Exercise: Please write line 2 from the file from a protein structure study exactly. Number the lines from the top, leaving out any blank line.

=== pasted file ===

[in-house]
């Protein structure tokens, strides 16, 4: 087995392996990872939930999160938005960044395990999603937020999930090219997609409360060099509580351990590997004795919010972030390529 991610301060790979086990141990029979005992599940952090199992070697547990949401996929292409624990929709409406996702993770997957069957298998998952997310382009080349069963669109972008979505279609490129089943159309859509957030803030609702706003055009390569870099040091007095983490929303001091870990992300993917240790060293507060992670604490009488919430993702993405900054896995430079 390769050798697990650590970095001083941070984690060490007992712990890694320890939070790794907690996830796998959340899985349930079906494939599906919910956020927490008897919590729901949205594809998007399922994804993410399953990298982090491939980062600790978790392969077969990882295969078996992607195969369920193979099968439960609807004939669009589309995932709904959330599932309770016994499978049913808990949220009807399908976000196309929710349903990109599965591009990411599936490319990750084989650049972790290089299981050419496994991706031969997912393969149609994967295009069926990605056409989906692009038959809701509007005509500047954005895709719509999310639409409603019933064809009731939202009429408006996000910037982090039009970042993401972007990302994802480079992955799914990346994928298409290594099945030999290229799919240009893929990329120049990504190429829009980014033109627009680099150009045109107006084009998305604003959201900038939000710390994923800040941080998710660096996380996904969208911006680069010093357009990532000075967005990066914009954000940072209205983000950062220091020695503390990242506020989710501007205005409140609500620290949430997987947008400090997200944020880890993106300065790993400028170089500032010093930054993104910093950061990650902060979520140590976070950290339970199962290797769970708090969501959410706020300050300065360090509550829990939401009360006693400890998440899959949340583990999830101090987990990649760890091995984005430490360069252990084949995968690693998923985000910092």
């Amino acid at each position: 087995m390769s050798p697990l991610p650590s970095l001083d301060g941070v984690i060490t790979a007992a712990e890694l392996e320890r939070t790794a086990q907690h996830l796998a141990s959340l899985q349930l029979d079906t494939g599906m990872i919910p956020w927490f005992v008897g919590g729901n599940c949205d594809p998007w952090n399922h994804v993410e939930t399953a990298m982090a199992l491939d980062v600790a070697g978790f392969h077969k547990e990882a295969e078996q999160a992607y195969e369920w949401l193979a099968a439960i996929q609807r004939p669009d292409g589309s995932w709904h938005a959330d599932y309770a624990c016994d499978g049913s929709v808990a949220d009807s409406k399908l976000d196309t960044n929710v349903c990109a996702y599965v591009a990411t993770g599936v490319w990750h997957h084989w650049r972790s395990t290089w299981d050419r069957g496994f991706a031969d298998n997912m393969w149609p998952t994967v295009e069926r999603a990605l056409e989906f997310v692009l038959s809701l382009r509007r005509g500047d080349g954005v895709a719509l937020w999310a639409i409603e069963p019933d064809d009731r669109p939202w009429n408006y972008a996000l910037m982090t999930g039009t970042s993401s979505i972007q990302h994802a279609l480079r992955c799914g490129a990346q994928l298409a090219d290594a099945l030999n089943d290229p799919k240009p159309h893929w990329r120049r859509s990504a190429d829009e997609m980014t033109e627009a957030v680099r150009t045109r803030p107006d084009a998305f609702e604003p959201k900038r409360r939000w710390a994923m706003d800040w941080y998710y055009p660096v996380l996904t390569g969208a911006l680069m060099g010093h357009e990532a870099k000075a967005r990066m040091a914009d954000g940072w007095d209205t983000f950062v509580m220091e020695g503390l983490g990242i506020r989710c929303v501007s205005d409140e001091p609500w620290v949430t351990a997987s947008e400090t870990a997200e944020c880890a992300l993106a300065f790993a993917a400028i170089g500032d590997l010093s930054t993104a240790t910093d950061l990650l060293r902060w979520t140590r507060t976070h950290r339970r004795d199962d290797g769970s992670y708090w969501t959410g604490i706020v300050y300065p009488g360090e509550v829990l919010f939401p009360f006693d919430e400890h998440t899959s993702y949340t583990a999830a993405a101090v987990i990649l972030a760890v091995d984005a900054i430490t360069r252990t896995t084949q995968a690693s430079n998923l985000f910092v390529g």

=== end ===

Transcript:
């Protein structure tokens, strides 16, 4: 087995392996990872939930999160938005960044395990999603937020999930090219997609409360060099509580351990590997004795919010972030390529 991610301060790979086990141990029979005992599940952090199992070697547990949401996929292409624990929709409406996702993770997957069957298998998952997310382009080349069963669109972008979505279609490129089943159309859509957030803030609702706003055009390569870099040091007095983490929303001091870990992300993917240790060293507060992670604490009488919430993702993405900054896995430079 390769050798697990650590970095001083941070984690060490007992712990890694320890939070790794907690996830796998959340899985349930079906494939599906919910956020927490008897919590729901949205594809998007399922994804993410399953990298982090491939980062600790978790392969077969990882295969078996992607195969369920193979099968439960609807004939669009589309995932709904959330599932309770016994499978049913808990949220009807399908976000196309929710349903990109599965591009990411599936490319990750084989650049972790290089299981050419496994991706031969997912393969149609994967295009069926990605056409989906692009038959809701509007005509500047954005895709719509999310639409409603019933064809009731939202009429408006996000910037982090039009970042993401972007990302994802480079992955799914990346994928298409290594099945030999290229799919240009893929990329120049990504190429829009980014033109627009680099150009045109107006084009998305604003959201900038939000710390994923800040941080998710660096996380996904969208911006680069010093357009990532000075967005990066914009954000940072209205983000950062220091020695503390990242506020989710501007205005409140609500620290949430997987947008400090997200944020880890993106300065790993400028170089500032010093930054993104910093950061990650902060979520140590976070950290339970199962290797769970708090969501959410706020300050300065360090509550829990939401009360006693400890998440899959949340583990999830101090987990990649760890091995984005430490360069252990084949995968690693998923985000910092």